“There are 100,000 total marijuana smokers in the US and most are Negroes, Hispanics, Filipinos, and entertainers. Their Satanic music, jazz and swing, result from marijuana use. This marijuana causes white women to seek sexual relations with Negroes, entertainers, and any others. It is a drug that causes insanity, criminality, and death – the most violence-causing drug in the history of mankind.”
Harry Anslinger, the first head of US Federal Bureau of Narcotics, was known for hyperbole. He is probably the most influential figure in the worldwide war on drugs. He is the personification of the war.
He was also a liar, a paranoid, and a racist. He used misinformation to classify marijuana as more dangerous. When Victor Licata, a young Italian man hacked his family to death, Anslinger consulted 30 doctors to confirm the young man’s cannabis intake motivated his mass murder. Of those, all bar one said there was no correlation. So Anslinger used that one doctor to purport his indefatigable beliefs.
He thought marijuana would “lead to pacifism and communist brainwashing” and was so racist that a Pennsylvania senator called for Anslinger to be fired after referring to a black person as a “ginger-coloured n***er.” Even by the standard of the 1930s, his racism was too much for some.
The worldwide war on drugs is no longer imbued with the same explicit racism of its original defenders. But like its early incubators, they prioritise fear and neuroticism over evidence. Cannabis proscription is illustrative of this irrationality.
David Nutt, the government’s former head of the Advisory Council on the Misuse of Drugs said the “government is ideologically bound to the war on drugs. It ignores decades of evidence that rational policy reduces harms and will lead to new treatments of many disorders.” He was sacked as ACMD head in 2009 because he said that ecstasy and LSD were less dangerous than alcohol. Scientifically, he was right; but politically, his position was unpalatable.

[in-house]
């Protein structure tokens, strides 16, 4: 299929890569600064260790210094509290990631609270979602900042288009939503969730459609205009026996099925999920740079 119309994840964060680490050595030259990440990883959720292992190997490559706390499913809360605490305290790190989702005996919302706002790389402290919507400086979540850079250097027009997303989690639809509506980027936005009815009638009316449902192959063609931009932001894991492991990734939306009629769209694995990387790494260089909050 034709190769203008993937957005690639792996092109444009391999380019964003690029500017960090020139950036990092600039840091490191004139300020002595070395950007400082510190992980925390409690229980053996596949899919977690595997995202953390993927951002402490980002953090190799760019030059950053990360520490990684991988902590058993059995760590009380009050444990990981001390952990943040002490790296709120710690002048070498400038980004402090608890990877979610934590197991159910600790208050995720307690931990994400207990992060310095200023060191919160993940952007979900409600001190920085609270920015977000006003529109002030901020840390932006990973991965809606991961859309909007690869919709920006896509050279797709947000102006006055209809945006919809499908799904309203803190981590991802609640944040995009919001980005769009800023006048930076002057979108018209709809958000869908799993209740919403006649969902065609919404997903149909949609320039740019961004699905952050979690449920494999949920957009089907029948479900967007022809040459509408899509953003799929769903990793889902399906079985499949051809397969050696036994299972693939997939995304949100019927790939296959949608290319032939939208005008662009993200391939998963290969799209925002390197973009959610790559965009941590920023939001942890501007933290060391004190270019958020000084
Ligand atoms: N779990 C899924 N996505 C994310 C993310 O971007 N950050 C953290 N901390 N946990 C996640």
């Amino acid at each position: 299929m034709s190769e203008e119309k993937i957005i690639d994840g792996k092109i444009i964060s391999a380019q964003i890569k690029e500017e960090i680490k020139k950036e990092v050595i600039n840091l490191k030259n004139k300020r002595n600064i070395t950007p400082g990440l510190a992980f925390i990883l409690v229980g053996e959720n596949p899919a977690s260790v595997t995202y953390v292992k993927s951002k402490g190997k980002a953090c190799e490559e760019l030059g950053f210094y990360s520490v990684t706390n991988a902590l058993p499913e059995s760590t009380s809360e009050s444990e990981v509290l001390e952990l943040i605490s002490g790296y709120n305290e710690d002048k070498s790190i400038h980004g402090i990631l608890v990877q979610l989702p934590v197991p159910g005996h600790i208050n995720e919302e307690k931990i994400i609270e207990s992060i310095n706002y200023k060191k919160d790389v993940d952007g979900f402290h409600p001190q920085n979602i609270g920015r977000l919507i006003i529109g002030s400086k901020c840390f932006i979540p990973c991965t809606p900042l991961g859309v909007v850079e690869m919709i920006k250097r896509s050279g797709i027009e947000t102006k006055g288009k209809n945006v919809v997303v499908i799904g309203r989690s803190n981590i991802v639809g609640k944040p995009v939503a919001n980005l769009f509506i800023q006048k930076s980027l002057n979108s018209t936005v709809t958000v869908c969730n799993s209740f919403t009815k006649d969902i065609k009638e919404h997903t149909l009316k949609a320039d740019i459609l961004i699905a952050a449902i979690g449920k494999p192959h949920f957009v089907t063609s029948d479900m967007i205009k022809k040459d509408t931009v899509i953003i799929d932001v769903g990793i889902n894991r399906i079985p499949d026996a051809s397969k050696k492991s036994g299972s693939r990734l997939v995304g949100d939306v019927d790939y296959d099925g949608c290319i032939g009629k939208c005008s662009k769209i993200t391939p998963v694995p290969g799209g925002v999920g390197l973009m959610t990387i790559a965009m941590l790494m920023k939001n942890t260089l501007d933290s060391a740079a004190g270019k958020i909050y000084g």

The government ignores decades of evidence that rational policy reduces harms and will lead to new treatments of many disorders
He agrees with the new Taxpayers’ Alliance report that legalising cannabis would save the British Treasury nearly £900m. The report details the benefits such a policy would entail; the savings to police, court, NHS and prison budgets. There would also be enormous health benefits. The report cites one study from the Journal of Pharmacology that found medical cannabis legalisation caused a 42% decrease in alcohol use among New Englanders suffering from chronic pain.
The report confirms an overwhelming level of evidence within pharmacology that the criminalisation of cannabis is counterproductive. Its illegality has made the quality of cannabis worse: “The prohibition of cannabis leads to an increase in the potency of cannabis available on the street…the evidence does strongly suggest that there is a link between the use of high potency cannabis and serious mental conditions such as psychosis,” says the study. It referenced research from King’s College, London showing that in five counties and regions of the UK, 94 per cent of police seizures were high-potency skunk compared to 85 per cent in 2008 and 51 per cent in 2005.